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Financial Fraud in America

Investment and financial fraud is a $50 billion a year crime – and one that can happen to the young, old, sophisticated investors and novices alike. A recent report from the FINRA Investor Education Foundation found that more than 8 in 10 respondents were solicited to participate in potentially fraudulent financial offers, with 11% of all respondents losing a significant amount of money after engaging in such deals.

Even though financial fraud and investment schemes are commonplace, many Americans don’t know the red flags of financial scams because they lack an understanding about the fundamentals of investing, such as realistic rates of return on their money. Older Americans are particularly vulnerable to financial fraud. According to the FINRA Foundation report, Americans age 65 and older are more likely to be targeted by fraudsters and more likely to lose money once targeted. Upon being solicited for fraud, older respondents were 34% more likely to lose money than respondents in their forties.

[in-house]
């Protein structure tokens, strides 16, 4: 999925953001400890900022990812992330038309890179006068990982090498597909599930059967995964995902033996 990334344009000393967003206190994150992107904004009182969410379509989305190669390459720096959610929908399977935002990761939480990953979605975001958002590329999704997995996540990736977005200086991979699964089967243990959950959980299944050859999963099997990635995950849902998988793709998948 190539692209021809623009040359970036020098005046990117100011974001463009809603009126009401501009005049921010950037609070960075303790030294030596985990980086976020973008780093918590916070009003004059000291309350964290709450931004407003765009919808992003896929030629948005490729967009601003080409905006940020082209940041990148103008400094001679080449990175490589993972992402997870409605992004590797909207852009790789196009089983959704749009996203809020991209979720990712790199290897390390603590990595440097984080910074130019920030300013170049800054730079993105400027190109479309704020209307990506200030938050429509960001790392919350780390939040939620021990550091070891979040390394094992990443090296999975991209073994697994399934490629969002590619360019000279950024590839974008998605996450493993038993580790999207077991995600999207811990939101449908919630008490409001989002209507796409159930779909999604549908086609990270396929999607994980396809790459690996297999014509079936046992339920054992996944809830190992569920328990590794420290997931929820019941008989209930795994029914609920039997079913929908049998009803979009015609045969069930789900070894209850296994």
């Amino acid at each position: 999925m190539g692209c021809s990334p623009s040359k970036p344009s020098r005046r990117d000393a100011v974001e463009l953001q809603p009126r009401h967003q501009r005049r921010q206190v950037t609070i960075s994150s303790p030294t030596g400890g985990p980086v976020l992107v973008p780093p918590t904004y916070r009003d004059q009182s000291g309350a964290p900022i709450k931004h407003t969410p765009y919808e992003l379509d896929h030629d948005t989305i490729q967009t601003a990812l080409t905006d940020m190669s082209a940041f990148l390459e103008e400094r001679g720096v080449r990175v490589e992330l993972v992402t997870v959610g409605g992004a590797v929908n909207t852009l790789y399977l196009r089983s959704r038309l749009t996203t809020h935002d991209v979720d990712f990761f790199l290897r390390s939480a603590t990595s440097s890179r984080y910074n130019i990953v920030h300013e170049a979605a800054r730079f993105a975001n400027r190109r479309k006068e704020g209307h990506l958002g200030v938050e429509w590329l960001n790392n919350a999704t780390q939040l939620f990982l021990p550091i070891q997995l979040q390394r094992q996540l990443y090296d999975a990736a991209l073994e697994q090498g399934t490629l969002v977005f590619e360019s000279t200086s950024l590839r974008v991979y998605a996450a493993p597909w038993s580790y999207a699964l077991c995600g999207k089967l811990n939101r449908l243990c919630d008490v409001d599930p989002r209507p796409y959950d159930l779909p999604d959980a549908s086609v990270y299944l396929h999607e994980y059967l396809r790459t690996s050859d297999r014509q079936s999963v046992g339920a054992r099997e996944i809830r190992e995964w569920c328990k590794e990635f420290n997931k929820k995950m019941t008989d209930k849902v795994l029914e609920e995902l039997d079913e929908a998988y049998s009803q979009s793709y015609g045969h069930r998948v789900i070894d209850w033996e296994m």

Additional highlights of the FINRA Foundation study include the following:

– Many Americans are vulnerable to fraudulent investment pitches promising unrealistic returns because they fail to realize what a reasonable return on an investment should be. For example, nearly half of respondents found a daily rate of return of more than 2% appealing. Claims of achieving “typical” returns of 110% per year were found attractive by 42% of respondents.

– 84% of respondents reported being solicited with at least one of the 11 types of potentially fraudulent offers.

– 67% said they had received an email from another country offering a large amount of money in exchange for an initial deposit or fee.

– 64% had been invited to an “educational” investment meeting that turned out to be a sales pitch.

– 18% had been asked to participate in an investment that offered a commission for referring other investors.

You can read FINRA’s entire report here.

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